The regular way of micing cymbals on (R'nR) drumsets is by using OverHeads (OH)
Usually a set of 2 comdensator microphones.
It depends on how many cymbals and their placement, how you best place the mics.
The exact placement is highly a matter of engineer preference I think: I'll describe what I do.
With a standard R'nR kit, I usually place the 2 mics roughly 50 cm apart, 2 mter high.
I place them above the rim of the toms facing the audience, point them backwards roughly at the snare, slightly outwards. This way they're pointing away from most of the instruments & monitors. Some prefer them very close together, some more pointing to the cymbals...
I place them so high because that way, I can use them as 'natural reverb' channel of the rest of the kit, giving it more air. This depends on stage volume: I mic loud bands closer(lower).
If there is only one Ride & one other cymbal, I tend to place them closer & more direct.
I even dare to skip one OH to make the looks cleaner on a small kit.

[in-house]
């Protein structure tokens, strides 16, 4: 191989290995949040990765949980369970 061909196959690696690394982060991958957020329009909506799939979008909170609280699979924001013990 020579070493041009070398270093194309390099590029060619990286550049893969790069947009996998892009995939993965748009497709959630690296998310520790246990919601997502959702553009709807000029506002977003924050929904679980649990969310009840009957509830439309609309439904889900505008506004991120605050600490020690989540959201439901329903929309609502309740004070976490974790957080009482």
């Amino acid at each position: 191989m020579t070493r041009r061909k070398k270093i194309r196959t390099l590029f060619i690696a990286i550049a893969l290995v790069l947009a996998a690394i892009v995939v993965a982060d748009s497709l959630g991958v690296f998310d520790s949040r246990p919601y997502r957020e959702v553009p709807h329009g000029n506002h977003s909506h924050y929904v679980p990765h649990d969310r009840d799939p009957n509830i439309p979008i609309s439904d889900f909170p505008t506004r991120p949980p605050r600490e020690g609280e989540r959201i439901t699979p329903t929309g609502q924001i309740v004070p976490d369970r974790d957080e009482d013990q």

If you've channels to spare, a separate condesator mic is placed close to the bell of the Ride cymbal, sometimes underneath.
If you have a lot of channels to spare, you mic every cymbal separately, but that's more Metallica-level.
My preferred pattern is Hypercardioid.
Microphones with large membranes are used sometimes, but I prefer small membranes (KM184).
Another favorite on riders is the AKG 414
As a basic starting point for equalising:, I turn up the Hi-pass filter to 400Hz.
Afterwards I sometimes tweak the high mids to remove 'tube-like' sounds, the high shelf turned slightly up.
I usually place condenser mic roughtly 5 cm above the HiHat, pointing to the bell.
Roughly the same EQ as a starting point.
The high mids of an HiHat sound totally different from other cymbals.